Sat 22 Nov 14, 10am-6pm
As part of the ongoing cyberfeminism series NEWGenNOW, The White Building presents SALT. Symposium.
In a climate where traditional modes of articulating refusal through physical action become criminalised or dangerous, language, and furthermore what can be done with it, becomes the only potent weapon left. This symposium will look to errors or interruptions in communication that offer space for disruption and subsequently open up new ways to disobey through glossolalia: to speak in tongues, to be incomprehensible, and to confuse.
Taking the form of the manifesto as a starting point, this refusal to accept what is given, and to look for alternatives or space for transformation between the lines, is what characterises the speakers and their subject matter: those who attempt to put into circulation performative gestures of disobedience as models for experimental protest.
Laura Guy: 10am–11am
Giulia Damiani: 11am–12pm
Mali Collins: 1.30pm–2.30pm
Catherine Grant: 2.30pm–3.30pm
Wine reception: 4.30pm onwards
Mali D. Collins is a black poet and writer from the rural Midwest America. Currently residing in New York City, she writes about black contemporary art and the intersections of feminism and media. She is an emerging scholar hoping to return to academia to research intersections of radical blackness and American pop culture.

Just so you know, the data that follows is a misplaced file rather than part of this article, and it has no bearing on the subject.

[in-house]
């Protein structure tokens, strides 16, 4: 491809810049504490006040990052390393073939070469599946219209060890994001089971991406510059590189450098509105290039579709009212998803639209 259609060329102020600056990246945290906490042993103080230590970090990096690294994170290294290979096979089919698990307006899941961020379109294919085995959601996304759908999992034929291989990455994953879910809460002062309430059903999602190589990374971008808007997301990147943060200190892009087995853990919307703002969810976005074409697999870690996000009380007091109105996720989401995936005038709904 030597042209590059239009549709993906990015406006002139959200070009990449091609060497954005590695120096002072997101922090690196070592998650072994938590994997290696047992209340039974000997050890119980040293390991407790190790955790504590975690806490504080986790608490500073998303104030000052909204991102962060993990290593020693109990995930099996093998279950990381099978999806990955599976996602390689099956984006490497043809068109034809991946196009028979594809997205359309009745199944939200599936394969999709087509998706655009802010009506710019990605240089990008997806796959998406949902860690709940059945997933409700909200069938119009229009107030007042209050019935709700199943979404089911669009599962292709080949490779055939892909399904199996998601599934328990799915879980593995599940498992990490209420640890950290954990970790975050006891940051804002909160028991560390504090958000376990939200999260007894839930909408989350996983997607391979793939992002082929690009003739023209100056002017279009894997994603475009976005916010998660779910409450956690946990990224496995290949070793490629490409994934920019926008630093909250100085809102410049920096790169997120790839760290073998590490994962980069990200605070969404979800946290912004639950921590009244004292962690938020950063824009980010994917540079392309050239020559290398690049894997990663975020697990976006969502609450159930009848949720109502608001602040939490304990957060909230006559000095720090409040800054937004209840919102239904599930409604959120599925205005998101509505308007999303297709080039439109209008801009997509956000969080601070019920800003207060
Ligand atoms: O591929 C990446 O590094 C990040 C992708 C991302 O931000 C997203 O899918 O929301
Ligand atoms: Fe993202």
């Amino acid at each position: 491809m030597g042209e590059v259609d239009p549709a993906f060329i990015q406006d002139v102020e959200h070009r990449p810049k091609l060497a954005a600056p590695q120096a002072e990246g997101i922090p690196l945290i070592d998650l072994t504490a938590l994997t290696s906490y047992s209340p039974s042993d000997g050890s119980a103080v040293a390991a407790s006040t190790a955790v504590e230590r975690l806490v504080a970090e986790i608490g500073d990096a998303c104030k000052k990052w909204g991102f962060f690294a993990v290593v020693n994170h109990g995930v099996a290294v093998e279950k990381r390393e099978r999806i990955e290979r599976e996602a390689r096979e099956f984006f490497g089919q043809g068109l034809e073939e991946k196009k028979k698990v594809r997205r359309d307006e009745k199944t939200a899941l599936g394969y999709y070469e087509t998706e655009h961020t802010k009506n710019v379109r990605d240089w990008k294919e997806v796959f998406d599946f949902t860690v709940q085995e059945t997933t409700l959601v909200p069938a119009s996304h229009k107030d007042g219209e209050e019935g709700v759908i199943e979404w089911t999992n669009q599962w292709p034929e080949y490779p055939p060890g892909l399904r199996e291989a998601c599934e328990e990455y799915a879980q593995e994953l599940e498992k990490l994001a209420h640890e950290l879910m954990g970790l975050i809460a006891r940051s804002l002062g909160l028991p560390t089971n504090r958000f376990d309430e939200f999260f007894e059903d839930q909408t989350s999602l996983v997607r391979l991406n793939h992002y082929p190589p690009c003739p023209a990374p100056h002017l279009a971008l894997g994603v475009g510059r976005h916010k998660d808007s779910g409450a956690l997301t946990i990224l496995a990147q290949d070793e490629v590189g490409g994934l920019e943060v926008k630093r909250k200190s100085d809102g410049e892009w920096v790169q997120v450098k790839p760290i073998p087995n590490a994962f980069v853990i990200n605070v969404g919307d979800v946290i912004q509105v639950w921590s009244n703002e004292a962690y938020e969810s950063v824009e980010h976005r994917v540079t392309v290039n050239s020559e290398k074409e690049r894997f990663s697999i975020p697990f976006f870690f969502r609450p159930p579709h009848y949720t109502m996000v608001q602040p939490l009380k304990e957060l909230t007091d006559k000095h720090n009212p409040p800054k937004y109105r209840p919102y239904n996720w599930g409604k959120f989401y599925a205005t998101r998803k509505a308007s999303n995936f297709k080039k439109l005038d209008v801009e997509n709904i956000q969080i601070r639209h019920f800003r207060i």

Giulia Damiani’s project Napoli in the Unmapped Practice of Le Nemesiache: A Feminist Gazetteer gives voice to the untold story of a feminist collective that operated in the 70s and 80s in Napoli, Le Nemesiache, unveiling its relevance for today through essays, transcriptions from films and performances as well as extracts from original and unpublished texts.
Laura Guy is a Lecturer in Critical Studies for Fine Art at Goldsmiths College, University of London and has contributed as a curator to programmes at TATE Liverpool; International Project Space, Birmingham; Archive, Berlin and the Institute of Contemporary Arts, London. She is currently undertaking funded doctoral research at Manchester School of Art under the working title ‘Becoming a Subject of History: Rereading manifesto forms as feminist practice’.
Catherine Grant explores the re-enactment of histories of feminism in contemporary art. She has recently co-edited a special issue of Art History on “Creative Writing and Art History” (April 2011) and a collection of essays on girlhood in contemporary art entitled Girls! Girls! Girls! in contemporary art (2011). An essay on being a ‘fan of feminism’ has been published in the Oxford Art Journal (June 2011).